Section 6 2021 WATER QUALITY TESTING RESULTS (Continued)
ASBESTOS: Some people who drink water containing asbestos in excess of the MCL over many years may have an increased risk of developing benign intestinal polyps. The next round of asbestos testing is scheduled for 2022.
RADIUM 226 & 228 AND GROSS ALPHA: The next round of testing is scheduled for 2024.
LEAD AND COPPER: Educational flyers on the health effects of lead in drinking water are available at the District office. 90th Percentile: Out of every 10 homes sampled, 9 were at or below this level. This number is compared to the action level to determine lead and copper compliance. The next round of Lead and Copper is scheduled for 2022. 

Date Collected            90TH percentile       # of sites exceeded     # of sites sampled Action level MCLG        Violation (Y/N)        Possible source of contamination
 Lead ug/L 9/24/19   0.0045 0 10 .015 .015 N Corrosion of household plumbing systems, erosion of natural deposits
Copper mg/L 9/24/19 0.132 0 10 1.3 1.3 N Corrosion of household plumbing systems, erosion of natural deposits Lead is a common metal found throughout the environment in lead-based paint, air, soil, household dust, and food, certain types of pottery porcelain and pewter, and water.  Lead can pose a significant risk to your health if too much of it enters your body.  Lead builds up in the body over many years and can cause damage to the brain, red blood cells, and kidneys.  The greatest risk is to young children and pregnant women.  Amounts of lead that won’t hurt adults can slow down normal mental and physical development of growing bodies.  In addition, a child at play often comes into contact with sources of lead contamination – like dirt and dust- that rarely affect an adult.  It is important to wash children’s hands and toys often, and to try to make sure they put only food in their mouths.  Educational flyers on the health effects of lead in drinking water are available at the District office.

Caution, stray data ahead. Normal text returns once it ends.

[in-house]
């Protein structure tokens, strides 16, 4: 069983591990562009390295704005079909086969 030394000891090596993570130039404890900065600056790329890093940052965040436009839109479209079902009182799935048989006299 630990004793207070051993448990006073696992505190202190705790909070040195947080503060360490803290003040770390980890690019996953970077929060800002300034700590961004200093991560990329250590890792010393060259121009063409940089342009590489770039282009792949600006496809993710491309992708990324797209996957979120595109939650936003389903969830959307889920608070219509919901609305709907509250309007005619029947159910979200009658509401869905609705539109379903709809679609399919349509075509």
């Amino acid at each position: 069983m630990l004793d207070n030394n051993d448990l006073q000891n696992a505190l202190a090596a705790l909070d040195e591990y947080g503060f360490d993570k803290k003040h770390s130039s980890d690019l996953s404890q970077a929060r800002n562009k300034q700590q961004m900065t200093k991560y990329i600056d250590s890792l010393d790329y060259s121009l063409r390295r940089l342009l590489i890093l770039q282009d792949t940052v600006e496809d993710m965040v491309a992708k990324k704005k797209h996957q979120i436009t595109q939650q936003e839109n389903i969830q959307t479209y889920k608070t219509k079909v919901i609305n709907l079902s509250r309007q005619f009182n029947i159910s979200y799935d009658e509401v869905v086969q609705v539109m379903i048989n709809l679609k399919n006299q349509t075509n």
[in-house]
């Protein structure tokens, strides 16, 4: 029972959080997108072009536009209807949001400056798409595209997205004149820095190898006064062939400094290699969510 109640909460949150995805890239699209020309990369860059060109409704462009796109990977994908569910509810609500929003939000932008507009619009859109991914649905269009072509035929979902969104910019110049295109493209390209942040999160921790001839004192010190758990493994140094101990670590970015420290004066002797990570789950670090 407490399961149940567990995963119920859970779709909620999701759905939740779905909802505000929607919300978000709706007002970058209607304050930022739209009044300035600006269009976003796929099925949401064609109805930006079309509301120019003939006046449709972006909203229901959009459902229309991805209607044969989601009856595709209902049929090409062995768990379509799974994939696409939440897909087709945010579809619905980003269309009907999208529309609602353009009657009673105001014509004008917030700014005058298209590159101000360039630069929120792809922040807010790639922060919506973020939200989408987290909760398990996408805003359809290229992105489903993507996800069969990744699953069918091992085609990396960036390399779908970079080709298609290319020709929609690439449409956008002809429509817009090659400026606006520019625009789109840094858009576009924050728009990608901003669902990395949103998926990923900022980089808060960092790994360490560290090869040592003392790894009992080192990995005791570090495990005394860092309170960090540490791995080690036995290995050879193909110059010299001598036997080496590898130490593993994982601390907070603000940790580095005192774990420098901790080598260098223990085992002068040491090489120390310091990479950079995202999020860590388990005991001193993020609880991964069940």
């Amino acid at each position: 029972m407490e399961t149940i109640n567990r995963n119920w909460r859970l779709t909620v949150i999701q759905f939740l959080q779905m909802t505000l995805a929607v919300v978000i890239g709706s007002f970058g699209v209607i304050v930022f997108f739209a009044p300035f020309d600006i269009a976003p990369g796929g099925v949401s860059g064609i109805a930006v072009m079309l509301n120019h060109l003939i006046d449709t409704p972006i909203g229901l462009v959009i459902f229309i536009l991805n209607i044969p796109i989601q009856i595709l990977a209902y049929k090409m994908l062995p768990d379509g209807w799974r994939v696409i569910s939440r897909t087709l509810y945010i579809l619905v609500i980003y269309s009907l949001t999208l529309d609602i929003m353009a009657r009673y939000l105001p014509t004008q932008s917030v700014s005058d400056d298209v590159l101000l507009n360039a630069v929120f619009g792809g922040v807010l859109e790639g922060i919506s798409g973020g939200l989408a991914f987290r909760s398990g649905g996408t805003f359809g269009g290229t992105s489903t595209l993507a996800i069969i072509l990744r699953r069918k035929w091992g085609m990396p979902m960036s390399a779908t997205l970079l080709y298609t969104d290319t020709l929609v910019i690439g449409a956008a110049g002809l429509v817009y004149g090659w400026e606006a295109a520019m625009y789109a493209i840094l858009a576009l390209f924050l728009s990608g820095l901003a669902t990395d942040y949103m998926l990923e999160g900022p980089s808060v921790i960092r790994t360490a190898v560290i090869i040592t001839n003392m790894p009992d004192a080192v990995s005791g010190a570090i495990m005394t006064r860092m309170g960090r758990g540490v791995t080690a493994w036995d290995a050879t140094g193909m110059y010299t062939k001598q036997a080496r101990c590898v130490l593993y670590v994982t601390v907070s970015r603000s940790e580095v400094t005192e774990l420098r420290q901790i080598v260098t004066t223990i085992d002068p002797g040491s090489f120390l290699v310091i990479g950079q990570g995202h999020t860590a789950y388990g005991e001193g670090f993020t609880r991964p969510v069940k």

Lead: If present, elevated levels of lead can cause serious health problems, especially for pregnant women and young children.  Lead in drinking water is primarily from materials and components associated with service lines and home plumbing.  Warren Water District is responsible for providing high quality drinking water, but cannot control the variety of materials used in plumbing components.  When your water has been sitting for several hours, you can minimize the potential for lead exposure by flushing your tap for 30 seconds to 2 minutes before using water for drinking or cooking.  If you are concerned about lead in your water, you may wish to have your water tested.  Information on lead in drinking water, testing method and steps you can take to minimize exposure is available from the Safe Drinking Water Hotline or at        http://www.epa.gov/safewater/lead.

Copper: Copper is an essential nutrient, but some people who drink water containing copper in excess of the action level over a relatively short amount of time could experience gastrointestinal distress.  Some people who drink water containing copper in excess of the action level, over many years, could suffer liver and kidney damage.  People with Wilson’s disease should consult their personal doctor.
MANGANESE: Manganese is a naturally occurring mineral found in rocks, soil and groundwater, and surface water. Manganese is necessary for proper nutrition and is part of a healthy diet, but can have undesirable effects on certain sensitive populations at elevated concentrations. The United States Environmental Protection Agency (EPA) and MassDEP have set an aestheticsā€based Secondary Maximum Contaminant Level (SMCL) for manganese of 50 ug/L (micrograms per liter), or 50 parts per billion. In addition, MassDEP’s Office of Research and Standards (ORS) has set a drinking water guideline for manganese (ORSG), which closely follows the EPA public health advisory for manganese.